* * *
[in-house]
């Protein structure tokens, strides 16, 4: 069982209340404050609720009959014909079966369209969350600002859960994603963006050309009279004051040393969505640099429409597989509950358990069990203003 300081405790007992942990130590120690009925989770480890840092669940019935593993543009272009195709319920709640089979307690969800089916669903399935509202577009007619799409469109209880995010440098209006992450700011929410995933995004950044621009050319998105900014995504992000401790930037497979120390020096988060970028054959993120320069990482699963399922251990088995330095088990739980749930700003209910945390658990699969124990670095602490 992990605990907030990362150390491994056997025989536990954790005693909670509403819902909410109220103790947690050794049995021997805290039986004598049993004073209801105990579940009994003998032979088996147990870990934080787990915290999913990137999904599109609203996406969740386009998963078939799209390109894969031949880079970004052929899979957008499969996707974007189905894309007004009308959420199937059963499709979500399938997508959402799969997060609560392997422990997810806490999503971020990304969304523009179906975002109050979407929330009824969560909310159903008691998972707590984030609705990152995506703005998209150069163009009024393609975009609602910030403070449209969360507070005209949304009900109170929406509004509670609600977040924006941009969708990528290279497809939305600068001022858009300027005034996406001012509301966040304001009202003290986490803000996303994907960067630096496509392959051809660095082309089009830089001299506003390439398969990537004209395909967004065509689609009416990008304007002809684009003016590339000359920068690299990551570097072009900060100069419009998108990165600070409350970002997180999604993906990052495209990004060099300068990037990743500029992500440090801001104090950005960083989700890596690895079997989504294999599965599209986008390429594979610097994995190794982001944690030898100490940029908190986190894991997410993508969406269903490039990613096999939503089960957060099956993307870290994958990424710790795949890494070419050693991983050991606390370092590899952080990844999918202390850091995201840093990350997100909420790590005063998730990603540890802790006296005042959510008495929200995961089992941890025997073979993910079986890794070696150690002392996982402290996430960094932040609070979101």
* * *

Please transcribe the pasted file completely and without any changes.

[in-house]
């Protein structure tokens, strides 16, 4: 069982209340404050609720009959014909079966369209969350600002859960994603963006050309009279004051040393969505640099429409597989509950358990069990203003 300081405790007992942990130590120690009925989770480890840092669940019935593993543009272009195709319920709640089979307690969800089916669903399935509202577009007619799409469109209880995010440098209006992450700011929410995933995004950044621009050319998105900014995504992000401790930037497979120390020096988060970028054959993120320069990482699963399922251990088995330095088990739980749930700003209910945390658990699969124990670095602490 992990605990907030990362150390491994056997025989536990954790005693909670509403819902909410109220103790947690050794049995021997805290039986004598049993004073209801105990579940009994003998032979088996147990870990934080787990915290999913990137999904599109609203996406969740386009998963078939799209390109894969031949880079970004052929899979957008499969996707974007189905894309007004009308959420199937059963499709979500399938997508959402799969997060609560392997422990997810806490999503971020990304969304523009179906975002109050979407929330009824969560909310159903008691998972707590984030609705990152995506703005998209150069163009009024393609975009609602910030403070449209969360507070005209949304009900109170929406509004509670609600977040924006941009969708990528290279497809939305600068001022858009300027005034996406001012509301966040304001009202003290986490803000996303994907960067630096496509392959051809660095082309089009830089001299506003390439398969990537004209395909967004065509689609009416990008304007002809684009003016590339000359920068690299990551570097072009900060100069419009998108990165600070409350970002997180999604993906990052495209990004060099300068990037990743500029992500440090801001104090950005960083989700890596690895079997989504294999599965599209986008390429594979610097994995190794982001944690030898100490940029908190986190894991997410993508969406269903490039990613096999939503089960957060099956993307870290994958990424710790795949890494070419050693991983050991606390370092590899952080990844999918202390850091995201840093990350997100909420790590005063998730990603540890802790006296005042959510008495929200995961089992941890025997073979993910079986890794070696150690002392996982402290996430960094932040609070979101």